Global solar irradiation and sunshine duration on the horizontal surface are measured with radiometers, pyranometers and sunshine recorders. Depending on atmospheric conditions, differences occur between total extraterrestrial and measured
global solar irradiation for the same time and unit area. The meteorological events affect directly on the solar energy calculations in a random manner due to weather conditions which give rise to temporal and spatial variations. For these reasons, randomness occurs in the solar irradiation and sunshine duration evolutions. The meteorological variability reduces the astronomical daily H0 and S0 values in two ways.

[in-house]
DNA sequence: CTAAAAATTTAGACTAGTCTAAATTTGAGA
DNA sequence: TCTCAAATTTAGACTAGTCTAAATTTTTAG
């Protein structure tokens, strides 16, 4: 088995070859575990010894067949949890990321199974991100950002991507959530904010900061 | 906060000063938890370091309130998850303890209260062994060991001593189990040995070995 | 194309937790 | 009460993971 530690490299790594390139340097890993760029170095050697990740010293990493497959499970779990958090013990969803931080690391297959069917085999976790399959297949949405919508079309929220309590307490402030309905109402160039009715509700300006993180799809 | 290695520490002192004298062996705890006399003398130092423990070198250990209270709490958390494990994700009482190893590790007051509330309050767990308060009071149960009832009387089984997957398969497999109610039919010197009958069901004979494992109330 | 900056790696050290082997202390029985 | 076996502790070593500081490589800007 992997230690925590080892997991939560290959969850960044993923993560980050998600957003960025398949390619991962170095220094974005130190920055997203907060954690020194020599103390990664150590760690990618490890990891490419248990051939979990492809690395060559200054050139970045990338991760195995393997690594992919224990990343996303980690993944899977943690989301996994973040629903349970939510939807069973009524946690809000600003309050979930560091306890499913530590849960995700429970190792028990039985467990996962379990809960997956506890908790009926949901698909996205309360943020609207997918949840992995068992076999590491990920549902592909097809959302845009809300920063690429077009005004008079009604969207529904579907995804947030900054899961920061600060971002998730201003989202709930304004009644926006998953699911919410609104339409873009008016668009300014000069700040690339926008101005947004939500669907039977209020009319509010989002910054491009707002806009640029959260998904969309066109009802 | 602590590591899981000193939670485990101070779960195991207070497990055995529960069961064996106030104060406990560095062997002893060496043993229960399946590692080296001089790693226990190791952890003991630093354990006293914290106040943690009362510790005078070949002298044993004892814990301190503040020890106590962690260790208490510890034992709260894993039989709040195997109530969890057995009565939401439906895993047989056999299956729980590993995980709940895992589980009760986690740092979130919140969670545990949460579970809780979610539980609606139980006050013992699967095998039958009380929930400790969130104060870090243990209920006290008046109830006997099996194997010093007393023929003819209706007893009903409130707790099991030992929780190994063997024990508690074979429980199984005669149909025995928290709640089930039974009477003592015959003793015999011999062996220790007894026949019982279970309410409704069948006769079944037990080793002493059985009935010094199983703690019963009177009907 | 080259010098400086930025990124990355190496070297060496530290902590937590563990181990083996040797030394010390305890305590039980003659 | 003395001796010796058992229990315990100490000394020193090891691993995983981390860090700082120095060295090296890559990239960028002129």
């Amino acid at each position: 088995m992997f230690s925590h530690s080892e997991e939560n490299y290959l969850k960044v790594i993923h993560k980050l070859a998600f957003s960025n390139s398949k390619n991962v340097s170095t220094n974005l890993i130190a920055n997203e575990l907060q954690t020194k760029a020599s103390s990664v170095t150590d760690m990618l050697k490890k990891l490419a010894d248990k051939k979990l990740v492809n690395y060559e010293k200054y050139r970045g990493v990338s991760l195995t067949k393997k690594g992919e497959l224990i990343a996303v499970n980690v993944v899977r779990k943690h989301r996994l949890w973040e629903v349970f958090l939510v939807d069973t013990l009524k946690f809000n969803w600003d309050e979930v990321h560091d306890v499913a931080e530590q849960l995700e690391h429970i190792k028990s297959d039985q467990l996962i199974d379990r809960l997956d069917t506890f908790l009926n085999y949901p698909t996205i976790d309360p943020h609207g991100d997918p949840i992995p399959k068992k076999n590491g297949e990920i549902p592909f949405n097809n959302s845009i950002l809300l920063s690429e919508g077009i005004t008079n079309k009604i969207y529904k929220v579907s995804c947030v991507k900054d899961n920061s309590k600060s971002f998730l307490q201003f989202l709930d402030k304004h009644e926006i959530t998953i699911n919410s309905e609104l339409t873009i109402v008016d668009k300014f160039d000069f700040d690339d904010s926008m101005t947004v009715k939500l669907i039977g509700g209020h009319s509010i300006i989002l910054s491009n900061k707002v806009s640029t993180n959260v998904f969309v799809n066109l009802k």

1. The astronomical H0 and S0 are shortened due to meteorological events, which are measured at a solar station as global solar irradiation, H, and sunshine duration, S. In other words, S < S0 and H < H0,
2. The shortening effect is not definite but might be in the form of different random amounts during a day or month depending on the climate and atmospheric conditions. These are solar irradiation scattering by air molecules, water, dust and aerosols as well as absorption by O3, H2O, CO2 and other greenhouse gasses.
Consequently, ratios of measured solar energy variables at surface to their astronomical counterparts H/H0 and S/S0 assume values between zero and one in a random manner depending on the cloud cover and atmospheric turbidity of the period concerned.